Debate about a new trade agreement is raising these very questions. The Trans Pacific Partnership (TPP) would create rules among a significant number of nations in North and South America as well as Asia.

This debate will have profound consequences on the lives of those in poverty and on vulnerable communities, both here in the United States and around the globe. This is why the Catholic bishops of the United States, taking a cue from Pope Francis, are following the conversation closely. Earlier this year, Archbishop Thomas Wenski and Bishop Oscar Cantú wrote to Congress, saying that:

Trade policies must be grounded in people-centered ethical criteria, in pursuit of the common good for our nation and people around the world.

They laid out criteria for just trade policy that would accomplish this, stressing that the question is not whether trade itself is good or bad; Catholic teaching affirms that trade, properly oriented, can be good. The real question is how to craft trade policies that affirm human life and dignity, encourage the development of peoples, and advance the common good. History tells us that many trade policies, as crafted and implemented, have harmed many and have actually contributed to the challenges of excessive economic inequality, migration, hunger and conflict.

As Archbishop Wenski and Bishop Cantú point out, a critical step in achieving a just framework is participation. As with any issue, trade agreements must be debated and constructed in a way

that will assure that voices from affected sectors of society can be heard and that their interests are reflected in whatever agreements emerge.

Historically, trade negotiations are granted special status, formerly known as ‘fast track’, now known as ‘Trade Promotion Authority (TPA)’. However, many have raised concerns that this process does not allow for all affected parties to have their voices heard.

Trade agreements may be complicated, but the criteria that should guide them are simple and rest on core tenets of Catholic teaching. A commitment to these criteria, laid out by Archbishop Wenski and Bishop Cantú, would be an important first step toward creating a more just world.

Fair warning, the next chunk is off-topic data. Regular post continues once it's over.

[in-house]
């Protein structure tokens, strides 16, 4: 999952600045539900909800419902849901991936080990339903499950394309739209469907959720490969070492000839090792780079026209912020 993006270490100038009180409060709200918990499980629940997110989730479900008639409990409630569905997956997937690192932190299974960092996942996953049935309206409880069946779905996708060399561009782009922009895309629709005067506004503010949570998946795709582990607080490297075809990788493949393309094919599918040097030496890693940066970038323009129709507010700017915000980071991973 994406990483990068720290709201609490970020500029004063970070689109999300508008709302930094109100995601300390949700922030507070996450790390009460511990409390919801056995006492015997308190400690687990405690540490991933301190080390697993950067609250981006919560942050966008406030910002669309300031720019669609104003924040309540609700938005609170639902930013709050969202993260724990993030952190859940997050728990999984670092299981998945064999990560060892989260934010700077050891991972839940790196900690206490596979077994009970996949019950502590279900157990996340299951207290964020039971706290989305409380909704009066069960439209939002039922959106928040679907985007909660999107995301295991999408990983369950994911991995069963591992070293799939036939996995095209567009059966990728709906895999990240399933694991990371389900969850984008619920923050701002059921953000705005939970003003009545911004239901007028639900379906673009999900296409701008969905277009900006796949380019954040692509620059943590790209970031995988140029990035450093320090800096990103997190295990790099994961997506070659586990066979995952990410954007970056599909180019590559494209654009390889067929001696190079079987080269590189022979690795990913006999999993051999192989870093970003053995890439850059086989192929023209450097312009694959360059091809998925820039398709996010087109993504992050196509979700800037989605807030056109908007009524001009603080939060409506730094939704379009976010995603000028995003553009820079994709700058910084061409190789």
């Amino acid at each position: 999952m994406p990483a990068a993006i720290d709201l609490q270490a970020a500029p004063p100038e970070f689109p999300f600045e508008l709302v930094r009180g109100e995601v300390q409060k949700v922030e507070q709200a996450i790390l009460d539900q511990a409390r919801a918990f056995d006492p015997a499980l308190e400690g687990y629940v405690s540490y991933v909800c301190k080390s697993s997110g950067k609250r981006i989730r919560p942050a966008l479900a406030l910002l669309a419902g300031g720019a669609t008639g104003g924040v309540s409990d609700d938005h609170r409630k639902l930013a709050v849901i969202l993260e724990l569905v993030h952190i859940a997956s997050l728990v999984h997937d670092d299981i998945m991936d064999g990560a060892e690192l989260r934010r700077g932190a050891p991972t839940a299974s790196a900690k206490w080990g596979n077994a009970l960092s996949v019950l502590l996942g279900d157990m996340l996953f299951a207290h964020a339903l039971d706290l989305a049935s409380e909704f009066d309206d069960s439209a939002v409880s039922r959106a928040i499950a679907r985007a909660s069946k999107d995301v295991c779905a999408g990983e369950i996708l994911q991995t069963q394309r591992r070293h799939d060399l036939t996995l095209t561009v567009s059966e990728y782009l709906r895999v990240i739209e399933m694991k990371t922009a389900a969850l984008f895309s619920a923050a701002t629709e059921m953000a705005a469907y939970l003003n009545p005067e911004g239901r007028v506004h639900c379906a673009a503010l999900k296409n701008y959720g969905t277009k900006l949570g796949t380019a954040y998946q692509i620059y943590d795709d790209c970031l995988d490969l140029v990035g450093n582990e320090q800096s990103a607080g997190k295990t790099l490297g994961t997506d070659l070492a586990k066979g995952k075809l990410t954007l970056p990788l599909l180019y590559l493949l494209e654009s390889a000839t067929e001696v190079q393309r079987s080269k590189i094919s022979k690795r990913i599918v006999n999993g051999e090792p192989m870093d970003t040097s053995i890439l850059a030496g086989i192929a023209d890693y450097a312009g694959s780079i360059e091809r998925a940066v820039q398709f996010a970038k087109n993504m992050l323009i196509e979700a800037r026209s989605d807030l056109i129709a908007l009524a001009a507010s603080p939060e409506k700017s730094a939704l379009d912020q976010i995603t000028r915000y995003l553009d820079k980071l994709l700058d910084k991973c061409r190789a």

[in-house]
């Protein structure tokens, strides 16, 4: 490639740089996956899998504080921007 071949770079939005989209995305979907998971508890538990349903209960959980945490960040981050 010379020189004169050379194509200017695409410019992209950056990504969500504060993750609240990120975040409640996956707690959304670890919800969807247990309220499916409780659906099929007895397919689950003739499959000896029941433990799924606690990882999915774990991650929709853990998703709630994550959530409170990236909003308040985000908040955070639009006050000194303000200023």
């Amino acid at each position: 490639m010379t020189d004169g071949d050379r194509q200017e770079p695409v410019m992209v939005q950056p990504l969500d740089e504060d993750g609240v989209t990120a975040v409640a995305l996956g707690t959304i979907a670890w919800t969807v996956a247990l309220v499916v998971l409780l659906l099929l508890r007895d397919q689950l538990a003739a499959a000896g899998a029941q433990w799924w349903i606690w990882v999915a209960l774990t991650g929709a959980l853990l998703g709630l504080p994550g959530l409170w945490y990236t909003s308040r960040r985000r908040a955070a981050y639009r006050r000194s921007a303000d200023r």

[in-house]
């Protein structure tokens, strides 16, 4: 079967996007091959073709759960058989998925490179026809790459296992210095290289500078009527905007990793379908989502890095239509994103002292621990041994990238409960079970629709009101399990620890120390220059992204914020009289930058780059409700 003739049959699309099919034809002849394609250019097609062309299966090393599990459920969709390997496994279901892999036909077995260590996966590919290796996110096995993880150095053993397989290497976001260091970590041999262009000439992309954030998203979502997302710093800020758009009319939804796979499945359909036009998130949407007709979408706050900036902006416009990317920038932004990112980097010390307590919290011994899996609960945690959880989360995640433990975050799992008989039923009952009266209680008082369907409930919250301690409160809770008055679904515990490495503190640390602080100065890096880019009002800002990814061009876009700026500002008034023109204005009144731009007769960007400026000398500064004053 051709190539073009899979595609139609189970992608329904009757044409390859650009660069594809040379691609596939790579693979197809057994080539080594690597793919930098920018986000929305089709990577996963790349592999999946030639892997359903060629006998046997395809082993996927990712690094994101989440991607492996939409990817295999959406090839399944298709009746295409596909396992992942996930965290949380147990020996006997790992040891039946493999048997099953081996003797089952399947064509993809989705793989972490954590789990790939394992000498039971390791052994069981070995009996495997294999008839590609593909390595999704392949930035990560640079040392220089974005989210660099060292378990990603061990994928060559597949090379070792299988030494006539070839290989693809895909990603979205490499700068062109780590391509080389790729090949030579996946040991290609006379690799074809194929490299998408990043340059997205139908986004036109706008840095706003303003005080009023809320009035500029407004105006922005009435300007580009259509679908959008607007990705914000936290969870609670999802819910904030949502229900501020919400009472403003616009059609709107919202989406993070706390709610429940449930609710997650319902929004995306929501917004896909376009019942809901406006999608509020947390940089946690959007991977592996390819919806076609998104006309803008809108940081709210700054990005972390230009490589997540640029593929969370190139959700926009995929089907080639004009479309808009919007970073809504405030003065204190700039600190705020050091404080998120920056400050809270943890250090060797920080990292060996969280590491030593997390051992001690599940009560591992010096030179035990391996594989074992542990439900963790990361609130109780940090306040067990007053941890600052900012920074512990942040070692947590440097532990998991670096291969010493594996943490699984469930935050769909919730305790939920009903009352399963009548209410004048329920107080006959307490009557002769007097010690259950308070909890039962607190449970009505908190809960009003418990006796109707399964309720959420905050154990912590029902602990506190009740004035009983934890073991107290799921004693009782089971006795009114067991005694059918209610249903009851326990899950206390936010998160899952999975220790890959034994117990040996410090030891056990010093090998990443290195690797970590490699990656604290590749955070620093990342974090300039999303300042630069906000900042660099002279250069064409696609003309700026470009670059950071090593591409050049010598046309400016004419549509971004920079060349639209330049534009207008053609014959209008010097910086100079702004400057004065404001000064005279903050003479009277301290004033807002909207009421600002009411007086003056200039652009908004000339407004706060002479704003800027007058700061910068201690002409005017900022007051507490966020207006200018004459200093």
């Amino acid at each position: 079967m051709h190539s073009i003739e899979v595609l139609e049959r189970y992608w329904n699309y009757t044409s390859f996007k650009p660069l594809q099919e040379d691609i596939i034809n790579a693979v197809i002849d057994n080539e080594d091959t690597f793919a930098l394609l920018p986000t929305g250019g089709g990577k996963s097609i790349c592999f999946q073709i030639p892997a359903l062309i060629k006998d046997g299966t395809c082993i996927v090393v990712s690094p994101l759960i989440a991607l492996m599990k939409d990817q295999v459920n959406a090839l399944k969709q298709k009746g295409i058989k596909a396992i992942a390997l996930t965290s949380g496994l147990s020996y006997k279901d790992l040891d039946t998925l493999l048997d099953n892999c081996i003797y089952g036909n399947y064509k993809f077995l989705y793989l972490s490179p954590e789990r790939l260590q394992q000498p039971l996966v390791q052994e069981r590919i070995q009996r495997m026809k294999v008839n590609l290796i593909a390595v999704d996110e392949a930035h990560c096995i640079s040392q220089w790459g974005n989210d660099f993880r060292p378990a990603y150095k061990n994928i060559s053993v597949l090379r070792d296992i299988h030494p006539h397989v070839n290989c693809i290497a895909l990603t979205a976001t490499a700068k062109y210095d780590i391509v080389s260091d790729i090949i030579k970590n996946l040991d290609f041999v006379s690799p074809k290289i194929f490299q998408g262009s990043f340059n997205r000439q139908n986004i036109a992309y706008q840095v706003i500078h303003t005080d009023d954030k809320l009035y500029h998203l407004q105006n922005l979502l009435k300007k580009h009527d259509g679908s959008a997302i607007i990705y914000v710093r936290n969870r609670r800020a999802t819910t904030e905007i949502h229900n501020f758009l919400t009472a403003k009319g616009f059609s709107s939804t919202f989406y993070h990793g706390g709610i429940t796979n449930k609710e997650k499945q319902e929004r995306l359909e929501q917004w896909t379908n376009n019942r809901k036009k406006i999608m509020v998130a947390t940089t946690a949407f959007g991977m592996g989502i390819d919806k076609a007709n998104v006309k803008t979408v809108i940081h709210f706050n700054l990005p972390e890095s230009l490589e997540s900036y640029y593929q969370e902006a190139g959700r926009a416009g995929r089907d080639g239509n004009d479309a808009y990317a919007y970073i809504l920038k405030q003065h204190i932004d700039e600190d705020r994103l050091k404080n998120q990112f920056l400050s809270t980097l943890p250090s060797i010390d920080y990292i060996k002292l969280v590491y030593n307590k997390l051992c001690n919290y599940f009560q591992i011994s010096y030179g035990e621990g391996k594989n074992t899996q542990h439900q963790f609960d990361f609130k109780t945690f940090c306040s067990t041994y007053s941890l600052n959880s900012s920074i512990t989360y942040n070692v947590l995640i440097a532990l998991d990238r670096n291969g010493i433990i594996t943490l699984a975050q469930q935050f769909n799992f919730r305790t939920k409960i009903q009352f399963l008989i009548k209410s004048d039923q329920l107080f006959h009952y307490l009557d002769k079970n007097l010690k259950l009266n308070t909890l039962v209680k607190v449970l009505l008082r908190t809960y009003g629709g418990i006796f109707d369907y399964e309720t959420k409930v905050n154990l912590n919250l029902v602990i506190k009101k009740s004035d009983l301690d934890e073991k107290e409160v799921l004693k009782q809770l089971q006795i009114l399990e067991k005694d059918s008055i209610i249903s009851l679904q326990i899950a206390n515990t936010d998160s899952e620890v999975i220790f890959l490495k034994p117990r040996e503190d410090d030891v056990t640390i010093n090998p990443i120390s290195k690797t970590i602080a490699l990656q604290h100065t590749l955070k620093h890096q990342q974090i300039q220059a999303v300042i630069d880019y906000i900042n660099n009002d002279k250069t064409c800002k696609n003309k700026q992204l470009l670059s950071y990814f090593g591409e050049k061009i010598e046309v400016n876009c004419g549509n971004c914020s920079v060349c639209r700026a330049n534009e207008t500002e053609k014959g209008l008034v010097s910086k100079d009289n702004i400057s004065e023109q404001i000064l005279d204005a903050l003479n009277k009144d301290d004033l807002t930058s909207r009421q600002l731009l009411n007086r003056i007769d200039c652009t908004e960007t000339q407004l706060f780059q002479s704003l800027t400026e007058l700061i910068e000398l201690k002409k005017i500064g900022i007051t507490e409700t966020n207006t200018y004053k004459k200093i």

Richard Coll, Esq. and Tom Mulloy are policy advisors at the USCCB Department of Justice, Peace & Human Development.

Go deeper:
Learn more about USCCB advocacy for just trade agreements.

Poverty in America. We can and must do better.

In the early days of his pontificate, Pope Francis said, “How I would like a Church that is poor and for the poor!” He has followed this with an almost constant stream of reminders to all Catholics of the preferential option for the poor that ought to guide our personal choices, policies and priorities.

Last month, the US Census Bureau released its annual report on poverty in America for 2013. It reflected very modest gains…

  • the poverty rate declined for the first time in seven years, to 14.5%
  • child poverty declined for the first time in over a decade

…but also the prolonged pain and struggle for millions of American families, and a reminder that we have only really even begun to recover from the most recent recession:

 Poverty in America, 2000-2013

Source: US Census Bureau

Source: US Census Bureau

(Yes, the poverty rate for children is that high. For children under 5, the poverty rate is 22.5%: the younger you are in this country, the more likely you are to live in poverty.)

We can and we must do better. This report reminds us of the consequences of a still unhealed economy that cannot produce enough decent jobs. It is unacceptable that the richest country in the world denies close to 15 million children, almost 1 in 5, a basic level of peace and security. A society that cannot protect the lives and dignity of all its children needs to reassess its priorities.

The bishops of the United States, in A Place at the Table, chart a path forward:

“The Catholic way is to recognize the essential role and the complementary responsibilities of families, communities, the market, and government to work together to overcome poverty and advance human dignity.”